By John Benson
Darius Rucker, the country singer with a rock ’n’ roll past, says he’s finally at home.
After fronting a successful and platinum Hootie & the Blowfish for over a decade, the South Carolina native made the improbable leap from adult-contemporary to country music.
“I think that was the biggest apprehension to country music and people in the business that I would be dabbling in country music,” said Rucker, calling from Oslo, Norway. “But this was a career move for me. I really think this is where it was supposed to lead to and home is the perfect word for it. I’m home. I’m a country music guy. This is what I do. I’m a country singer and this is where I’m going to be.”
Citing the fact his former band dabbled in country music storytelling and employed mandolin and lap steel on its records, Rucker feels his Music City arrival, 2008’s platinum effort “Learn to Live,” shouldn’t have come as that much of a surprise. Still, scoring a No. 1 album with “Learn to Live” and No. 1 country singles “Don’t Think I Don’t Think About It” and “It Won’t Be Like This for Long” does seem like quite the accomplishment, not to mention his recently released follow-up effort “Charleston, SC 1966” and its No. 1 singles “Come Back Song” and “This.”
Clearly the elephant in the room is not only his rock past but the fact as an African-American singer he’s if not breaking down barriers then definitely opening doors wider. Rucker is following a path taken by classic African-American country performer Charlie Pride over a quarter of a century ago. Still, Rucker acknowledges the ride hasn’t always been smooth.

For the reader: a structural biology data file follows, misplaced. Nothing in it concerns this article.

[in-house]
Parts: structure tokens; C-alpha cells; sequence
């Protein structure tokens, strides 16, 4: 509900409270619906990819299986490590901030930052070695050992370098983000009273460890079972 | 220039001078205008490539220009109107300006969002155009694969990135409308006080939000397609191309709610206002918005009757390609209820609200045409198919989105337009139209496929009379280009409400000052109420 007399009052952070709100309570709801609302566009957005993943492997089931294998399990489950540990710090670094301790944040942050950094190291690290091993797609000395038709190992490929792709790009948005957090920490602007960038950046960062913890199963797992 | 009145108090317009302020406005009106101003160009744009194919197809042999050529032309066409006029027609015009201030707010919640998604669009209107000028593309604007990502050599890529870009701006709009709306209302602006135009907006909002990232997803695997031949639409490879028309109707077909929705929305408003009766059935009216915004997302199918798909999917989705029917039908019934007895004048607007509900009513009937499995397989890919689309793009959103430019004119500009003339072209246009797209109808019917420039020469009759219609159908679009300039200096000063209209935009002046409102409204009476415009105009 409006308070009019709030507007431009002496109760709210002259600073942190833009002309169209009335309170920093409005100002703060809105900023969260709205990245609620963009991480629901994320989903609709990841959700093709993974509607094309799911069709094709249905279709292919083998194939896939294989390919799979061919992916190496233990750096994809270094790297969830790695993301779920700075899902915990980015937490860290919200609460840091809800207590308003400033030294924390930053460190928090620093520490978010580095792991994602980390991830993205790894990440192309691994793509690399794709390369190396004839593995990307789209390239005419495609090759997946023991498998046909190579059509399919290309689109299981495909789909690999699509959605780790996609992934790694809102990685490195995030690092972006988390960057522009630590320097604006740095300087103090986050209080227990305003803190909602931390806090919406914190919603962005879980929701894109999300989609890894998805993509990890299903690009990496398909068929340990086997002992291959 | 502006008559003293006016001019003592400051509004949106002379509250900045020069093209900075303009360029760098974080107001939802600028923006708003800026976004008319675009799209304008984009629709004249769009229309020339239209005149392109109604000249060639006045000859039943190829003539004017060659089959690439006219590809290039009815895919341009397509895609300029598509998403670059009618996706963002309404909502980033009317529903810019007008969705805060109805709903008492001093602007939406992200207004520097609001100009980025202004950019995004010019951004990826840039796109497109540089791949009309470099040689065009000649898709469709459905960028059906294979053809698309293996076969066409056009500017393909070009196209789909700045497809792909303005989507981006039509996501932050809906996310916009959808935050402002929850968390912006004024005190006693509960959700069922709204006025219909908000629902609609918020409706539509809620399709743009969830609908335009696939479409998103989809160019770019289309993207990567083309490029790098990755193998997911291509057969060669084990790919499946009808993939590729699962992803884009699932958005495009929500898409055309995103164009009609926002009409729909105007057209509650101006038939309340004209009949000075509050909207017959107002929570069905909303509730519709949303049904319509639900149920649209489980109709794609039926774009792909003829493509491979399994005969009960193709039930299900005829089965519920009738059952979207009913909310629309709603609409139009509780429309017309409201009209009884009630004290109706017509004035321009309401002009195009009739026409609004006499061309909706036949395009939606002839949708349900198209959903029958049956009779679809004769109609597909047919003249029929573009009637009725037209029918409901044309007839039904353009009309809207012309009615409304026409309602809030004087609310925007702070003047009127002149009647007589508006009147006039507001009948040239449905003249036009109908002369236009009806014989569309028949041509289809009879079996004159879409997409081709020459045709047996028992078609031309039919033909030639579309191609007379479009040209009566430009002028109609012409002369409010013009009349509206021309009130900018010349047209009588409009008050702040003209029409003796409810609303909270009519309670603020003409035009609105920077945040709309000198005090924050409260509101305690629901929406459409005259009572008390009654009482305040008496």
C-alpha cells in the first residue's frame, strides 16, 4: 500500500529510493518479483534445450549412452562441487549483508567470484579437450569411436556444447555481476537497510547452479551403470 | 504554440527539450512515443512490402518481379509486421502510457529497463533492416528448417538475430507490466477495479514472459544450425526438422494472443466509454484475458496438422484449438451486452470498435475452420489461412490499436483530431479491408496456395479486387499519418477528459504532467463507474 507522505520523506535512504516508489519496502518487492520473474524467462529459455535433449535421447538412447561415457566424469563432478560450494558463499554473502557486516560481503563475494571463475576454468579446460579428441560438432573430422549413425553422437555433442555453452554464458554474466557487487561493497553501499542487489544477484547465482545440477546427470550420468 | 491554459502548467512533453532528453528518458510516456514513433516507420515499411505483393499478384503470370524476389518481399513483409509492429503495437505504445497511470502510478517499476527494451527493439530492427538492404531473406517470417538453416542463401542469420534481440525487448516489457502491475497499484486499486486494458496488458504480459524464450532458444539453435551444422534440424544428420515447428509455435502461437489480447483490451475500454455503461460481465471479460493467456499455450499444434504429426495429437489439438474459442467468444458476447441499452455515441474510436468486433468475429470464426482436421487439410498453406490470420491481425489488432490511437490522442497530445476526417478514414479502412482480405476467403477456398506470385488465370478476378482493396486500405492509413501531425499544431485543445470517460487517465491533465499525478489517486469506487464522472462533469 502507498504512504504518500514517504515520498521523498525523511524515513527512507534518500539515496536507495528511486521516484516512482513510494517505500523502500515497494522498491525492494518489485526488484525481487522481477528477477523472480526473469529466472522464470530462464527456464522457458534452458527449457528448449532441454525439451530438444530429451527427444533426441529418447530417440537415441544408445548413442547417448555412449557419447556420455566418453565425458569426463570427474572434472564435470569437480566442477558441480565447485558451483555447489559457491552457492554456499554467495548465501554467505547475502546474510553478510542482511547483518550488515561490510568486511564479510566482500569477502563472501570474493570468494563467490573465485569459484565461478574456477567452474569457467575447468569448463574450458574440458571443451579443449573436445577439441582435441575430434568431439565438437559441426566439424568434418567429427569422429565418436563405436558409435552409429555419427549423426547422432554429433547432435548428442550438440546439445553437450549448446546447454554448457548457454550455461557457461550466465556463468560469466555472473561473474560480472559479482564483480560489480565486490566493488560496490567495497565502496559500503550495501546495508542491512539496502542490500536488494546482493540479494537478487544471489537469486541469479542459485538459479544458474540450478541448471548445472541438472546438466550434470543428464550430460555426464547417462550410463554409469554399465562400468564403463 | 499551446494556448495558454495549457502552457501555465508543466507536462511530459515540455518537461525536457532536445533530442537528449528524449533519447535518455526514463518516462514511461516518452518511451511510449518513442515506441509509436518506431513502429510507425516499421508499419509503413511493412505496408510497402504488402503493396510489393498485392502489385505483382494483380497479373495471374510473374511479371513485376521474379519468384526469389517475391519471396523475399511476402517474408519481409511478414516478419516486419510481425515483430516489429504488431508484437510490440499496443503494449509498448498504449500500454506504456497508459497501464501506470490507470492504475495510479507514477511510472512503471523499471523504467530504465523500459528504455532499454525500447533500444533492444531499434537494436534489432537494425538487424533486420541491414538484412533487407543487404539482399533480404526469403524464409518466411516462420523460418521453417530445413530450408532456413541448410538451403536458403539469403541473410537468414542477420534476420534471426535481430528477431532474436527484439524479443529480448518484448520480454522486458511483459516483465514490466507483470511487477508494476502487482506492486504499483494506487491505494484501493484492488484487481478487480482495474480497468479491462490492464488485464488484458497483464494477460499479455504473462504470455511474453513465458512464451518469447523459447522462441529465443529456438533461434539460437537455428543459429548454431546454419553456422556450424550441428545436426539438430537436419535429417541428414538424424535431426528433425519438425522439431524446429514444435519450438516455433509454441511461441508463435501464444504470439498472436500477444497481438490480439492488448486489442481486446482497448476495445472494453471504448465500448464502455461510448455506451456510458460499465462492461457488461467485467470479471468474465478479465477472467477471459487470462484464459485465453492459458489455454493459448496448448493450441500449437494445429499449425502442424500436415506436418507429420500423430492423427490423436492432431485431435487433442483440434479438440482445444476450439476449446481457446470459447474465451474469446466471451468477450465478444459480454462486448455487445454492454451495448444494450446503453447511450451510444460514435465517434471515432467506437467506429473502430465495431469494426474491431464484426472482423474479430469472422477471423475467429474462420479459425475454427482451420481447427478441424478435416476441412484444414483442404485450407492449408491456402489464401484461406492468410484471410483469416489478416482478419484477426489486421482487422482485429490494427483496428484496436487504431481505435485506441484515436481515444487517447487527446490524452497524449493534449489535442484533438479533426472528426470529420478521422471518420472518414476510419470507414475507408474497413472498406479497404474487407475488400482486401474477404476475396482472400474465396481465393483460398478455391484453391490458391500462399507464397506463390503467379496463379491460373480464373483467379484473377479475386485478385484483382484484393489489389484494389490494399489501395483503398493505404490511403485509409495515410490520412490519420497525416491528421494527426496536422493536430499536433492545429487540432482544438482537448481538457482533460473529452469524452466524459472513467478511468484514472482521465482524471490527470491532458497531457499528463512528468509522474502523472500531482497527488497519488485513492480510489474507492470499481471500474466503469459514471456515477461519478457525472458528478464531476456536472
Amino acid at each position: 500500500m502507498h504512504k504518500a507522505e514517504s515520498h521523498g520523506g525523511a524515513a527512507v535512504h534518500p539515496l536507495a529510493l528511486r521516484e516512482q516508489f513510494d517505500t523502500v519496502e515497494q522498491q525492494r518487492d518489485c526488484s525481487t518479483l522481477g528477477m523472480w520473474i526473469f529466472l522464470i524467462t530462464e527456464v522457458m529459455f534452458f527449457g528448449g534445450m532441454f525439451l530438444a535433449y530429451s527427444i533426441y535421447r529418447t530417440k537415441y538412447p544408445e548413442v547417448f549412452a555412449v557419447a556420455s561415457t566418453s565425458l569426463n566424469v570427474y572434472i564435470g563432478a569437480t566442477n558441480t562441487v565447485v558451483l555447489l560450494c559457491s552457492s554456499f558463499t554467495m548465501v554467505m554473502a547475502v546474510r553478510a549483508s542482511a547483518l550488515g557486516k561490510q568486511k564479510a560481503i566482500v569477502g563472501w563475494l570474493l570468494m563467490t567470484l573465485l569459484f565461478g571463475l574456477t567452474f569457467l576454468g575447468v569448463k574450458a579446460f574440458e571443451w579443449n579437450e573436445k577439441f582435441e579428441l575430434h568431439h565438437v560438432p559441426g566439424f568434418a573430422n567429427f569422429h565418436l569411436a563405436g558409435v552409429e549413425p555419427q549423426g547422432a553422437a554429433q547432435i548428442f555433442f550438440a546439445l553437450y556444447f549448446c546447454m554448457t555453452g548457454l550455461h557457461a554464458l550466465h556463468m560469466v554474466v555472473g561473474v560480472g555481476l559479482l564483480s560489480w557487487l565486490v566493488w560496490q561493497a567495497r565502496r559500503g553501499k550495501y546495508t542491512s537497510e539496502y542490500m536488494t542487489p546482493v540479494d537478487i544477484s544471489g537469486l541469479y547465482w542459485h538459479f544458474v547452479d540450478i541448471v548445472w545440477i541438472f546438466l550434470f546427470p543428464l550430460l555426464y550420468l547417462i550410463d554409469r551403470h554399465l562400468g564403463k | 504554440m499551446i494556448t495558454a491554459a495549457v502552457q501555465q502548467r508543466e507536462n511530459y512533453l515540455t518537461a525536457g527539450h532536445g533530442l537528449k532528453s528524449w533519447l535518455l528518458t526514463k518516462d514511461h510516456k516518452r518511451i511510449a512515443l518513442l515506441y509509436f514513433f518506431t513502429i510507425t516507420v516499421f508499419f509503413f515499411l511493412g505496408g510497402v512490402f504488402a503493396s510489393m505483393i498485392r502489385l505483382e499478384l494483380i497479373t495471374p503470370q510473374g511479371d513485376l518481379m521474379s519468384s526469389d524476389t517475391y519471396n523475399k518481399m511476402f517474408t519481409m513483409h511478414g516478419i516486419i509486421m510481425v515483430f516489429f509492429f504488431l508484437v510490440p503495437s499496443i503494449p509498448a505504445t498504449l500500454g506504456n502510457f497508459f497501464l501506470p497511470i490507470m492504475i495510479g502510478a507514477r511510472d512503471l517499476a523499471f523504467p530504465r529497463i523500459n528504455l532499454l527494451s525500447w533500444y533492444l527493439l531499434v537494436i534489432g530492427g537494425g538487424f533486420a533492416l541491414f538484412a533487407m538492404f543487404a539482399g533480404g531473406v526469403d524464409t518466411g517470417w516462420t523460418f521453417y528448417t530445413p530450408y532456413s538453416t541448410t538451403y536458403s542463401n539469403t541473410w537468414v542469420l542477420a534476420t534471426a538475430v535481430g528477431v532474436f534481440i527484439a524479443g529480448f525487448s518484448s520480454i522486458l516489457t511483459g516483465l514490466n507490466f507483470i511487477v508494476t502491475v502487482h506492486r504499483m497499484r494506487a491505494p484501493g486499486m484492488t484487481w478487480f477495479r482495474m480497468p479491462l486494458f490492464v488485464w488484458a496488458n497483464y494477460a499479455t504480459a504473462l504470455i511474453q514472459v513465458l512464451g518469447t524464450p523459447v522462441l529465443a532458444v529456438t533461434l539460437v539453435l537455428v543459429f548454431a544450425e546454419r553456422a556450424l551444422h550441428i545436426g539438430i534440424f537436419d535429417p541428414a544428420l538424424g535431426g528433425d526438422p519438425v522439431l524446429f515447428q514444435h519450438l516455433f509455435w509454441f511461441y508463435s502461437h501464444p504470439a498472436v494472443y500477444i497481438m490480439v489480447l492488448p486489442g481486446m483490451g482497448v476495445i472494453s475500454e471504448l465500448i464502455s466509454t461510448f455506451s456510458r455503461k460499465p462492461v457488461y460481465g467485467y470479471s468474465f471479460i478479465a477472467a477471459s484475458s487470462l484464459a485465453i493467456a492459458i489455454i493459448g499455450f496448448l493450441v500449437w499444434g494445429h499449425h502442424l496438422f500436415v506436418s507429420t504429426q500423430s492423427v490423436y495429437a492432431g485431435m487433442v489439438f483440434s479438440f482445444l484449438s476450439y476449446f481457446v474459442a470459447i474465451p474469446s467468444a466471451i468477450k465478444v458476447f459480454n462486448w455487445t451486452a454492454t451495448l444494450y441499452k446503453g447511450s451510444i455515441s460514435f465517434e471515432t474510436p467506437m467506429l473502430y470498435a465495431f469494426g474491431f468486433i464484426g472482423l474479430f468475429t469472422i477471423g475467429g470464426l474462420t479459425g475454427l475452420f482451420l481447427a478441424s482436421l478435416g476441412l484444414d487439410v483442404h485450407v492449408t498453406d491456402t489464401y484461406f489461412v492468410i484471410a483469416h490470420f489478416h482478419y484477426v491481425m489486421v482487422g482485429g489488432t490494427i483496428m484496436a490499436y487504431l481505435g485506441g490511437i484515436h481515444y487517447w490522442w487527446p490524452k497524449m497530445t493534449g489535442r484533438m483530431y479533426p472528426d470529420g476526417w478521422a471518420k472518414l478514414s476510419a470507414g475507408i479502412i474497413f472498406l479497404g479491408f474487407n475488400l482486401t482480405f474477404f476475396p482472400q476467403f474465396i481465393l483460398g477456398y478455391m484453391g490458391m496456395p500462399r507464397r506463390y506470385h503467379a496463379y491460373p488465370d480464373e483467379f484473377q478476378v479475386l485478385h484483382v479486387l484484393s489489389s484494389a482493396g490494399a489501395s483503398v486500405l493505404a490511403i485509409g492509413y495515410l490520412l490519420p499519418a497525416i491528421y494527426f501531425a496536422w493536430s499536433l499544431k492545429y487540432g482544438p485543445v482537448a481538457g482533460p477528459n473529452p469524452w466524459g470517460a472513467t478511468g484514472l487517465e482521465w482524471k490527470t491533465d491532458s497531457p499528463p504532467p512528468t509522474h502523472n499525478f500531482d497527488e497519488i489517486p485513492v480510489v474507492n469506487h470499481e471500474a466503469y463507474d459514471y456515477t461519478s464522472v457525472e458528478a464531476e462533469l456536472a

“I don’t let it bother me, it’s part of the nature,” Rucker said. “But I’m sure most country artists don’t have to read the comments on the Internet and read things said about me and to me. It’s wild and sometimes it bothers you but I let that go. I’m making the music I want to make. There’s a bunch of idiots in the world. They’re not going to buy the record anyway. I’m cool with it. That’s just the way the world is, there’s nothing you can do about it, and it’s not going to change because I’m playing country music.”
Still, does he feel his recent success has had an effect on the industry?
“I hope so,” Rucker said. “Somebody asked me if this was going to change country music, and I don’t think every label is out there looking for their African- American artist but I think if a CD comes over somebody’s desk they may actually give it a listen instead of throwing it straight to the trash.”
In and out of the trash is something the sports-loving singer has been feeling of late with his beloved Miami Dolphins. In fact, things are so bad for the 45-year-old that he said he won’t be drafting current Miami quarterback Chad Henne for one of his many fantasy football leagues.
Speaking of football, Rucker will be in Northeast Ohio on Saturday at the Cuyahoga County Fairgrounds, which is just down the road from the Cleveland Browns training facility. It turns out misery loves company, with Rucker having some Brown and Orange love.
“I’m pulling for the Browns,” Rucker said. “I like Colt McCoy. I think he’ll have a great season. And I have a keeper league where I kept Peyton Hillis. So my message to the Browns is, ‘Run the ball. Give it to Peyton.’”